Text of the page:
The trip from the barn to the location of the show was not far but was very hilly (of course!), adding further to my overload of stress. We did finally make it (please realize that to anybody else this would have been a no-brainer; this road was not that bad in fact, my instructor got there with her trailer way before me even though we left at the same time).

When we turned to go up the winding drive to the show barn, I breathed a sigh of relief; We were there. However, things turned south. Ice on the driveway left over from a previous snow was now covered by a small layer of snow making it slicker than snot and far worse than any of the streets I had been on. Crossing my fingers I hit the gas and tried my best to keep from missing turns and taking out any of those pretty trees and fences that lined the driveway. I was almost to the barn when it happened…we got stuck. Okay, it wasn’t a bad “stuck”, we just couldn’t go anywhere on the ice. I had driven all that way with my little white knuckles only to get stuck 20 stupid feet from the barn! With my brain about ready to explode and my confidence on the brink of destruction, my daughter saved the day…Being a kid who often tries to make her mom feel better, she realized I was tired, stress and frustrated. With that little girl innocent look on her face and that “things are great” tone in her voice she spoke up and said, “Well at least we can show!”. I looked at her, started laughing and said “Yes, at least we can show.” I guess that would be a “Glass Half Full” moment!

5 Responses to At Least We Can Show!

  1. Carole says:

    Beth,

    I sold all of my four wheel drive trucks. I figured out that if I needed four wheel drive I had NO business driving. Once when I was coming back from Kentucky Horse Park from a wonderful performance…I hit a snow storm in southern Wyoming. I hunted up a spot to lay over. I stayed with four horses and two dogs at “Terry Bison Ranch”. The horses stayed in the Camel barn with the camels.This adventure ,of course,is another story. We were there for five days waiting for the roads to open. Thank goodness I don’t have four wheel drive. I can stay home when it snows. Love your story. Get rid of the 4 wheel drive truck.nO FOUR WHEEL DRIVE is the perfect reason to stay under the covers.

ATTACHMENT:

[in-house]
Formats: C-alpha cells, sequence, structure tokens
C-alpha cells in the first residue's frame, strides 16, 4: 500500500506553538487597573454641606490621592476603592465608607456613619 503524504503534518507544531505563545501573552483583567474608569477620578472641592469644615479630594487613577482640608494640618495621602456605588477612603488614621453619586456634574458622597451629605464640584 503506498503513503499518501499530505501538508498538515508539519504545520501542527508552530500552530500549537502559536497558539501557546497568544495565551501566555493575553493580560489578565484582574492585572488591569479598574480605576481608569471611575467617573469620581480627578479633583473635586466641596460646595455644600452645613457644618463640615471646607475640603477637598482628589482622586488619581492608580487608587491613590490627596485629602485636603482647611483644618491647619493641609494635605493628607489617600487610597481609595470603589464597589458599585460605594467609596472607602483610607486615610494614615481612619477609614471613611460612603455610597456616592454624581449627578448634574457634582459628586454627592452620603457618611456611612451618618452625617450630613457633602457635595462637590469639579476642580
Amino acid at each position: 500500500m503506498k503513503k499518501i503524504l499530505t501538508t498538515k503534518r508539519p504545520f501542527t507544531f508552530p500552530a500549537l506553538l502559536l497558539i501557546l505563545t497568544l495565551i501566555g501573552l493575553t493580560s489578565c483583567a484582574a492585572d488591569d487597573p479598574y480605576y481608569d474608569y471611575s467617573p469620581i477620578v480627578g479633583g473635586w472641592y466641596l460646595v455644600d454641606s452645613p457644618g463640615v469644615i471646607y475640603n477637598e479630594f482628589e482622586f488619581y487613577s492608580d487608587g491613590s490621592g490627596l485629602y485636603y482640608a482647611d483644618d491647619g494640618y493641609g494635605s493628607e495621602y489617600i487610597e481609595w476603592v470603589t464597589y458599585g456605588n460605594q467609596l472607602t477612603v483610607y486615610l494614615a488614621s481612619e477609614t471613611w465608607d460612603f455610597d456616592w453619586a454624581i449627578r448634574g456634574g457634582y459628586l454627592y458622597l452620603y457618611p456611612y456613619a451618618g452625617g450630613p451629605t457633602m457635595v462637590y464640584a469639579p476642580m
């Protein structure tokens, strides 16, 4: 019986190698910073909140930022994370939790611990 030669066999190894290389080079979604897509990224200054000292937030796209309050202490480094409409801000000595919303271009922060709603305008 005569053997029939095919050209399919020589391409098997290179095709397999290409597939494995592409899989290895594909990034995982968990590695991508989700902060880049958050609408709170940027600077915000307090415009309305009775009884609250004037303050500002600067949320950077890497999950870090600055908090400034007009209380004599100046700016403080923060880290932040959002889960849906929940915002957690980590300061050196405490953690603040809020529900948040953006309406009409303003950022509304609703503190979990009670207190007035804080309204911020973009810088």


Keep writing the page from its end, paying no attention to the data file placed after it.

Glad you went and had fun. Cheers,Carole/Dancing Morgnas

  2. jns767 says:

    What a story, but I’m glad you arrived safely – did you have fun at the show atleast?

    It reminds me of the time my mother and I got stuck in a Taco Bell Drive Thru with our little two horse trailer and a very upset (noisy) gelding. That was EMBARRASSING!! We were very inexperienced trailer pullers – obviously.

  3. Black Eye Beth says:

    Just a note…the total accumulation was only about 3 inches…Yes, I am a major wimp!!!

    (we did have a good time at the show. I meant to video my daughter riding Miss Scarlet but in the “trauma” of it all I forgot my video camera)

  4. Carole says:

    Beth,
    Wimps are the smartest people I KNOW…
    It is the really brave people I worry about. Just joking about the brave souls. I, too, am a wimp.
    Cheers,Carole/Dancing Morgans

  5. kad says:

    Too clear the air…
    First of all, your horses looked at you as if you are nuts because you truly are nuts! (Don’t worry so are most of the rest of us.) Second of all you aren’t a wimp … it all goes back to the “nuts” part.
    With that being said, I am sure that even the “brave” drivers sensed a bit of uneasiness driving in that mess.
    And not to steal any thunder from Beth’s story (which was very nicely written I must say) she was not the only one to get stuck in the driveway that morning and though she needed a little help getting unstuck at least she didn’t have to be pulled out by another vehicle as some others did.
    As far as the showing goes, she and her daughter did quite well for their “first ride” on their own horses. But, let’s just say warmly, the apple doesn’t fall far from the tree.